Va. senator calls rape victims ‘naive’ and critics ‘trolls’

Sen. Amanda Chase, R-Chesterfield. (Photo by Ned Oliver/Virginia Mercury)

State Sen. Amanda Chase, R-Midlothian, posted a Fourth of July video on her Facebook page to respond to critics, who have called her out over comments made earlier this week about rape.

During an online back-and-forth with a constituent on Facebook, Chase had written that people who are “naive and unprepared end up raped.”

The comment was part of an exchange under Chase’s Facebook post about Richmond Mayor Levar Stoney’s pre-emptive push to limit weapons in city buildings and parks. She said the state hadn’t given the city permission to make such a decision. (Stoney would have to wait for the state to grant such authority to municipalities because of Virginia’s Dillon Rule).

A person commenting on the post asked Chase why it would be important to have a weapon in a public park. Chase responded that it was important for “law abiding citizens to be able to protect themselves” and that a park near her is deep in the woods. A different person asked why a wooded area would be so scary and accused Chase of being paranoid.

Chase replied: “It’s those who are naive and unprepared that end of (sic) raped. Sorry. But I’m not going to be a statistic.”

In 2017, the most recent full year available, there were 1,768 forcible or attempted rapes, according to the Attorney General’s annual report on domestic and sexual violence.

About one-third of those cases involved a victim under the age of 18. Twenty-eight percent of the victims were females between 18 and 24 years old.

In Virginia, only people 18 or older can purchase and openly carry guns. Concealed-carry permit holders must be 21.

“Survivors are not ‘naïve and unprepared’ because they were raped and these statements continue to demonstrate that Senator Chase’s extreme ideas are out of touch with the views of her constituents,” Amanda Pohl, Chase’s Democratic challenger, said in a statement reported by BlueVirginia, a political blog that originally reported the Facebook exchange.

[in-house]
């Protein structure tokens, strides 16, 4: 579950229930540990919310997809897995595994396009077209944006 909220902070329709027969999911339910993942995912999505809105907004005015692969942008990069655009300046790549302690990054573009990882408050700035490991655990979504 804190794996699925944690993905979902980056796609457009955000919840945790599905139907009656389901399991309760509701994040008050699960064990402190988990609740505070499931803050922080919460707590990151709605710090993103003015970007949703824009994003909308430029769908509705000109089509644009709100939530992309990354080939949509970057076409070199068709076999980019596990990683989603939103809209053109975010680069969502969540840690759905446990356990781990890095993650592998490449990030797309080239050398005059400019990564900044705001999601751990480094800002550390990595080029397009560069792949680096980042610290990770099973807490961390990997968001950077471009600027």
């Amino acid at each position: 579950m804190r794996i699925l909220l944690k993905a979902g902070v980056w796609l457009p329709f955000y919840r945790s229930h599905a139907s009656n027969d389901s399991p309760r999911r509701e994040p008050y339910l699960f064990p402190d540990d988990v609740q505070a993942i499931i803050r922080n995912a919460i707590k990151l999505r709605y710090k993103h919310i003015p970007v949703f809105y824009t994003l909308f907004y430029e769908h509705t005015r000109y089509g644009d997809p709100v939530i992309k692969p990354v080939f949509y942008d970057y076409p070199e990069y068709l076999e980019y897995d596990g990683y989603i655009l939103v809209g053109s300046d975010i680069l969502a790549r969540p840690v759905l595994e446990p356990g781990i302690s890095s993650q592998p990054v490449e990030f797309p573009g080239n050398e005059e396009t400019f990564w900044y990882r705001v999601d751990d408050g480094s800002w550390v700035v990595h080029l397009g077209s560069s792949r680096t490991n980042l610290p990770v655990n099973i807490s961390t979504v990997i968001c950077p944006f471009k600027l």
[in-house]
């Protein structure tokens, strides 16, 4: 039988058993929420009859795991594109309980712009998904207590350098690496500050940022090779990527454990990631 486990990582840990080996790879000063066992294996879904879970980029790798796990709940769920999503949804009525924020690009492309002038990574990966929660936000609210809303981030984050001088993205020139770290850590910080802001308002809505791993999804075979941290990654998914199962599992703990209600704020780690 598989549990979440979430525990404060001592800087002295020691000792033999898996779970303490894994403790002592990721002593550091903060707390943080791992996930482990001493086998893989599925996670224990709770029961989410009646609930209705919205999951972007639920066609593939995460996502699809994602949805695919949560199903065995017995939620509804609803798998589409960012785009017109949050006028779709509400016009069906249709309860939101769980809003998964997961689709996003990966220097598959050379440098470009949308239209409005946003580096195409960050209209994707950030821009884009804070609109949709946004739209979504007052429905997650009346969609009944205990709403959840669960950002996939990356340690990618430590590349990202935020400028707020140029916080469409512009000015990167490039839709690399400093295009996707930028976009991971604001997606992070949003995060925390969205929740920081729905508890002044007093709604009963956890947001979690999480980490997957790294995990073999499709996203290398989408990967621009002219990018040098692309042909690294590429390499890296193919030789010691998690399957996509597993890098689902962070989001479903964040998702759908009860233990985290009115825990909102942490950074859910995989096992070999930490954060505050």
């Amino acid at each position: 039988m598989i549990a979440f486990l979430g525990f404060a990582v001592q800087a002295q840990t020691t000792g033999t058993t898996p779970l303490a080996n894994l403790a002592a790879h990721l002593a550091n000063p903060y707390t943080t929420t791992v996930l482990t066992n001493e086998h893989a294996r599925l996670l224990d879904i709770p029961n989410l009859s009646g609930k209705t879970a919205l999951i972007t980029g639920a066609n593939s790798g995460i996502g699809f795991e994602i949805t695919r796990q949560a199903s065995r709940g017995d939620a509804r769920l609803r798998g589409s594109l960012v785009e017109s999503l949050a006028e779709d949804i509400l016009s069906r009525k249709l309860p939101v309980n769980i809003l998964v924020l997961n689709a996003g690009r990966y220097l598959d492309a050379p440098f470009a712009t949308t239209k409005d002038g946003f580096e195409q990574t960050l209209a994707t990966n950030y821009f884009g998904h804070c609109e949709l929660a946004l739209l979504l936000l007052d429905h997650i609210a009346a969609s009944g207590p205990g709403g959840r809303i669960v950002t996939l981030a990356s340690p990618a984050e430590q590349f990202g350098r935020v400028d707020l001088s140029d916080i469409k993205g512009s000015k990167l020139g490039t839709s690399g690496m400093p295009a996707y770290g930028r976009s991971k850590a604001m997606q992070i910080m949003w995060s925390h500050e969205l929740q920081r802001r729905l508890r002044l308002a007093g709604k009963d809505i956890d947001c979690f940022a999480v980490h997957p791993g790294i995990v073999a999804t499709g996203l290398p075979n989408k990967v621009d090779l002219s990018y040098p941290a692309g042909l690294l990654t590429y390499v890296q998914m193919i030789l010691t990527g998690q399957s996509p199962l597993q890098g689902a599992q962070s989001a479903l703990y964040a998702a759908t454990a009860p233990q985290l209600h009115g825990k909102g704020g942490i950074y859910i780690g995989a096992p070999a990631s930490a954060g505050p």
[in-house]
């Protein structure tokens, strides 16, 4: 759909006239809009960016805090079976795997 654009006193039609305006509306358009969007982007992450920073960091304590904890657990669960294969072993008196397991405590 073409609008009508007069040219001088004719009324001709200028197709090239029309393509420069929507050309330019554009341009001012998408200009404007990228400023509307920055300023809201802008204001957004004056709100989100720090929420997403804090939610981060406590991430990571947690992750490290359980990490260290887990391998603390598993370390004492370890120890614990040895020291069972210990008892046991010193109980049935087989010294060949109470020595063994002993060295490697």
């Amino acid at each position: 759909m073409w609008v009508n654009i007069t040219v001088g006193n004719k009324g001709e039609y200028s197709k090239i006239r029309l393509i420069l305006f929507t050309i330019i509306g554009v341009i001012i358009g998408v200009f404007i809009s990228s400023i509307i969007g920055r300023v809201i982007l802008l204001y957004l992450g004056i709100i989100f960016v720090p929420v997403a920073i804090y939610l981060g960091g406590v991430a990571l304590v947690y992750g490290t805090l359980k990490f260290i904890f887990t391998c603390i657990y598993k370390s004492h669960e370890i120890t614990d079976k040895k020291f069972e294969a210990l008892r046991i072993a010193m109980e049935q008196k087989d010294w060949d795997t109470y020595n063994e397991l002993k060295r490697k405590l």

In the video on Facebook that accompanied her statement responding to the criticism, Chase said:

“I’m a champion for life, I’m a champion for the unborn and for innocent life and I’m also a champion for our second amendment, which I believe protects innocent life. As a woman who jogs through public parks the ability to carry my firearm is important. And I was actually scorned on Facebook by these leftist trolls for actually exercising my second amendment right while I’m running through a public park.”

“It’s everyone’s 2nd Amendment Right to arm and protect themselves and their family,” she wrote. “I’m a champion for women, their right to protect themselves and their right to their opinion, even if I may not agree, but will not tolerate the bullying or chastising the rights of the Second Amendment.”

Chase, as her opponents were quick to point out, didn’t support the Equal Rights Amendment during the General Assembly session, which would have added explicit protection from sex-based discrimination to the U.S. Constitution.

And when Chase presented an alternative to the ERA, she wore her revolver in a holster to a committee meeting, and said, “sometimes it’s a deterrent for over-exuberant folks,” according to The Richmond Times-Dispatch.

“I think that it is very important that we protect ourselves as women and take advantage of exercising and using our second amendment right to protect ourselves and our families and our loved ones,” she said in Thursday night’s video, which ended with a campaign-like message.

“That’s why it’s important that next Tuesday, we enter our special session (and) I want to reassure you that I will be there to protect your second amendment rights.”